See the rest of our Mississippi Record Store Scores (more…)
As for the first two tunes, my niece is due any day now, in fact she was due on Tuesday and in the weeks leading to her arrival, I’ve listened to these songs so many times BMI is going to start charging me. Tom Petty was right, the waiting IS the hardest part.
Tom Petty – “The Waiting”
Justin Townes Earle – “Can’t Hardly Wait”
Kelli Schaefer’s Doe Bay SessionBeen Here All My Days
Girls – Father, Son, Holy Ghost
Gem Club – Breakers
Dan Mangan – “Leaves, Tree, Forest”
Canon Bros – “Out of Here”
Robin Bacior – Rest Our Wings
Numero Group Eccentric Soul: The Deep City Label
Fleet Foxes – Helplessness Blues
Quiet Life – San Luis Opisbo
Damien Jurado – “The Loneliest Place I’ve Ever Been is In Your Arms”
Champagne Champagne’s Doe Bay Session
Richard Swift – “Lady Luck”
S – I’m Not As Good As You
Avians Alight – s/t
Apricot & the Beginners
Sera Cahoone’s Doe Bay Session
Haven’t professed my undying love for the Numero Group lately, but I scampering about my “Date Added” tab in the old I-Tunes, and came across this album I snatched from a co-worker a few weeks back. Numero Group’s been putting together some decidedly different bits of goodness over the last few months (hell, Pisces’ freak folk and then this?) and 24-Carat Black continues to push that change.
There’s a decided lack of booming funk and soul in this compilation of tracks from a band that barely existed, more so this is the soothing, darkened lounges of 1970s New York. Low lit blue lights, cigarette smoke wafting towards the ceiling, a well-dress bouncer perched at the door. You might be here with a lady, fingers snapping after each pained song, or you might just be here by yourself, the Rhodes washing over you, a cold cocktail nestled in your palm.
I am in full Numero Group jocking mode right now. I am eating, breathing, sleeping, excrementing, hand-clapping, foot-stomping, jitterbugging my way through just about every Numero Group release I can get my hands on. I’m usually one to stick to the label’s immaculate compilations of obscure, but Gorilla vs. Bear turned me on to this upcoming release (June 2nd) of an unknown Rockford, Illinois band called Pisces.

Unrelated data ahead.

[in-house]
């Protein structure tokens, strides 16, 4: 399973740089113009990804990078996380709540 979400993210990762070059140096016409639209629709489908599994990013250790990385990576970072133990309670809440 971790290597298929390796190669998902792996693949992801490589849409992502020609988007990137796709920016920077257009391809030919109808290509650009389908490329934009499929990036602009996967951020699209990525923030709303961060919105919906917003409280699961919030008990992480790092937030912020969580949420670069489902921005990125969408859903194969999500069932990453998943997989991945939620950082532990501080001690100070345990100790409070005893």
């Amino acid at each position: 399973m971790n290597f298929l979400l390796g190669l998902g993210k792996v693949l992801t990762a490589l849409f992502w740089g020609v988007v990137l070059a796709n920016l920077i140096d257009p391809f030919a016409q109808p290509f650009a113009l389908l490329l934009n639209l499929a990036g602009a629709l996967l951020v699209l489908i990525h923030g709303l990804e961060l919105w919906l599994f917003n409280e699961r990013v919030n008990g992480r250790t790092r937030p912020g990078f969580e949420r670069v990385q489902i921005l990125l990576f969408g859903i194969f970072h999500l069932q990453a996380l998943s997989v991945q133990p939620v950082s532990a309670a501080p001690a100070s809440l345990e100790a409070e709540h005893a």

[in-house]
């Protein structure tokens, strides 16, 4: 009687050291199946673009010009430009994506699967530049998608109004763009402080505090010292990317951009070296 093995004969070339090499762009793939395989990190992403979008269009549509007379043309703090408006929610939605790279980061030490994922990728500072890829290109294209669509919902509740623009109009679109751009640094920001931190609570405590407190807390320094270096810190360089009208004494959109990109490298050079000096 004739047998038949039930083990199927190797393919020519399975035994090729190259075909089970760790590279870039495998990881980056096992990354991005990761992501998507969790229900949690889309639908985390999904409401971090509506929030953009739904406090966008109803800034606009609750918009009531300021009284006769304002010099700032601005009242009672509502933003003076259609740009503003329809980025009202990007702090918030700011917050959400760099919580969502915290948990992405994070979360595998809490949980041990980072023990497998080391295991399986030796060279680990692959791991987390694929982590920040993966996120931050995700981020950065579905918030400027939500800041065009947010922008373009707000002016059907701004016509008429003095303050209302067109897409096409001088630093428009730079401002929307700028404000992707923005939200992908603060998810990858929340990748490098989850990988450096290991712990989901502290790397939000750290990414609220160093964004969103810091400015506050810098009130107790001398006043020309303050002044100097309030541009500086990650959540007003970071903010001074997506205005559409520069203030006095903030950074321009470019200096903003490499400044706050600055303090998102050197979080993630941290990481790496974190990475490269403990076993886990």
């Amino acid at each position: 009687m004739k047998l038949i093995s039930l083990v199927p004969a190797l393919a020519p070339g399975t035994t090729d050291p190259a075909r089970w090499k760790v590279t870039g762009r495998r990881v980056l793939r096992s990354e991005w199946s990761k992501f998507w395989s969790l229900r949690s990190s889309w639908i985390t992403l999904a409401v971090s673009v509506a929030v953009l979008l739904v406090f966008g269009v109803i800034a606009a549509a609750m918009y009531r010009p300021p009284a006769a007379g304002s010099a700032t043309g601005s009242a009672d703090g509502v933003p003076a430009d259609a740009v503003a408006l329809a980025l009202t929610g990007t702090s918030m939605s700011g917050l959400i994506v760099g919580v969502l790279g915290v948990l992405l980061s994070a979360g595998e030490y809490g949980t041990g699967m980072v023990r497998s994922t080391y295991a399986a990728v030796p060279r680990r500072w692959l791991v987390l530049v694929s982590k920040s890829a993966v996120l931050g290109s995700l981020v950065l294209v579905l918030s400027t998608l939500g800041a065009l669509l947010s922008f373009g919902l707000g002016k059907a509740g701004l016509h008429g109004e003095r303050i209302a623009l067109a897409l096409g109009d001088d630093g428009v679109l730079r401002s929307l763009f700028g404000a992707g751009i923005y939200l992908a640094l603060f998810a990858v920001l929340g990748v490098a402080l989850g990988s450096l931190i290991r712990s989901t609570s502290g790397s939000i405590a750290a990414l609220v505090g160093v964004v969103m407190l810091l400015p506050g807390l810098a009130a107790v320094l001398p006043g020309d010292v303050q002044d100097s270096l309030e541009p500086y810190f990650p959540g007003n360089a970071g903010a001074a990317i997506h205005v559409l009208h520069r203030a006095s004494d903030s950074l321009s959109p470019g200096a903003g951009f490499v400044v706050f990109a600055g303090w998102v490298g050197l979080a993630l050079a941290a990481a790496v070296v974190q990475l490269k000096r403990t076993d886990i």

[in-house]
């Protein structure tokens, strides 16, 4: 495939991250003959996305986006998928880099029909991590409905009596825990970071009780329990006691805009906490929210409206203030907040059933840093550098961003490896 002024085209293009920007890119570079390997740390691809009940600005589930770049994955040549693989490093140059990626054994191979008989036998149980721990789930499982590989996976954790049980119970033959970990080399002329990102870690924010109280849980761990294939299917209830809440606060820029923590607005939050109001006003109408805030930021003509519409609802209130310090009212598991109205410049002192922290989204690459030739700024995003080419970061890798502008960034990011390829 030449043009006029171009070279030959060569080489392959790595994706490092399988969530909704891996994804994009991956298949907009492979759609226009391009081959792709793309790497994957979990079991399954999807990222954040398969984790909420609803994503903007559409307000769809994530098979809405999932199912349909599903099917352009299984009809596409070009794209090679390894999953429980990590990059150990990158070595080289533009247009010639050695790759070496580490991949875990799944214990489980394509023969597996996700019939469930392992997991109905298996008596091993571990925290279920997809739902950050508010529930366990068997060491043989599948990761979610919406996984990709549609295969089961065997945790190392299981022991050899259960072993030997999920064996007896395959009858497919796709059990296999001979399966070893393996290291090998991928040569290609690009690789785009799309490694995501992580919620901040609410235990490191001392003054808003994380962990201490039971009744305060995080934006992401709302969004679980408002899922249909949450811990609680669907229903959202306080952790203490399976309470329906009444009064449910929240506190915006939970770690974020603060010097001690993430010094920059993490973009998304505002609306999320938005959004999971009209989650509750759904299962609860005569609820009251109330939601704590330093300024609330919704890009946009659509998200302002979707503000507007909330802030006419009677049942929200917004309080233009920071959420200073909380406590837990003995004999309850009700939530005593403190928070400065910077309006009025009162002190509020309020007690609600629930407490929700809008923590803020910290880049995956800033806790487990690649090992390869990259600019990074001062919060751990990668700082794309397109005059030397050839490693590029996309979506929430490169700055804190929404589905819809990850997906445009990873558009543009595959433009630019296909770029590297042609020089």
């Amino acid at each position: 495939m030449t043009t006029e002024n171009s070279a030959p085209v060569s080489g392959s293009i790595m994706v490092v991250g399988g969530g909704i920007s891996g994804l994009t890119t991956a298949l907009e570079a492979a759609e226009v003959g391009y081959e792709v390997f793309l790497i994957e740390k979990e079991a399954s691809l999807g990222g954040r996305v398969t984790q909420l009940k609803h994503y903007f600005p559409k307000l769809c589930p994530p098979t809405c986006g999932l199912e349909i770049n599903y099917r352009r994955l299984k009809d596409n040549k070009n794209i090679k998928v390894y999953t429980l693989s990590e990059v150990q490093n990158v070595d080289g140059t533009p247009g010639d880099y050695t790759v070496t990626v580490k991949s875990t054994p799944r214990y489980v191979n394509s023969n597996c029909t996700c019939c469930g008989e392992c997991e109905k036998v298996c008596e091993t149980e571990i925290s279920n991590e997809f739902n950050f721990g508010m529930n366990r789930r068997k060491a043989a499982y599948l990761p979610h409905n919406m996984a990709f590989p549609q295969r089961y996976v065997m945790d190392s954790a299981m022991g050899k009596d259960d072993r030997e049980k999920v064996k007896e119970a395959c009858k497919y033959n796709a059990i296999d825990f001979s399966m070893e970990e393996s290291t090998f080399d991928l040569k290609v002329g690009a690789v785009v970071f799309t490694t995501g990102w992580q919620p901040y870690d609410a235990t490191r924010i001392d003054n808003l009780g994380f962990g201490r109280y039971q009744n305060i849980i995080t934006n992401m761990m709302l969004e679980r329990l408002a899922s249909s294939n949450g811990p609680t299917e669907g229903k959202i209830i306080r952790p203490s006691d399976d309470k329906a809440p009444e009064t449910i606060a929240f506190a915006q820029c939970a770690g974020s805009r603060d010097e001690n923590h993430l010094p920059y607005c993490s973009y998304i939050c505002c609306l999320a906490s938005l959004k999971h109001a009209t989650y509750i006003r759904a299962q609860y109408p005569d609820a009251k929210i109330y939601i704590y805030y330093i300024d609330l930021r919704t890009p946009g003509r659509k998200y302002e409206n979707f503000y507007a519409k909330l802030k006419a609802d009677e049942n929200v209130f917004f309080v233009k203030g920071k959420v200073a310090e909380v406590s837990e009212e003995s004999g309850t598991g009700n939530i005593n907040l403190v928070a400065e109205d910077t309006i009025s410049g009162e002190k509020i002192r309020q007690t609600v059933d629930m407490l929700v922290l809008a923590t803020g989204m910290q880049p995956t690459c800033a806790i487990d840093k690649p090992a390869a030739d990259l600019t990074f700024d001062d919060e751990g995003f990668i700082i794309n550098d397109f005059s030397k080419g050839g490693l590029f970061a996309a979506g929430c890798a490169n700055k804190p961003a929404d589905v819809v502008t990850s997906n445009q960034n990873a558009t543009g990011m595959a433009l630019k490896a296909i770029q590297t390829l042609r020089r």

All of your friends made it to the dance in time, poodle skirts spinning, hair tucked behind your ears. But oh no, where’s Suzie? Duh child, Suzie’s in the bathroom with her duck tailed boyfriend taking shots, smoking grass, and listening to the psych-pop-doo-wop sounds of this mad-cap little band. She’ll be on the dance floor, but this Pisces and I can promise you, she’ll be dancing to a different drummer.
I’ve been skimping on the older joints as of late, as I’ve been hurriedly attempting to keep up with the onslaught of music catapulting on to my Inbox each and every day. I say this though sometime faithful readers, Numero Group is the shit. They’ve been digging deep in to the deepest of funk, soul, goombay, downriver shit for a good amount of time, and each and every foray they make is more interesting than the last.
They’re newest excursion, or newest to me, is a little trip to a tiny town called Ecorse, Michigan, where a man named Felton Williams recorded the lives and loves of a bunch of people you, I, and everyone else have never heard of. The absolutely gem, amongst a lot of shiny rocks, on this album is Shirley Ann Lee, a strong-voiced crooner that absolutely nails four joints. This track “There’s A Light” is quite deservedly the opening track, and I challenge you to listen to it and not want to consume the entirety of Numero Group’s impressive catalog.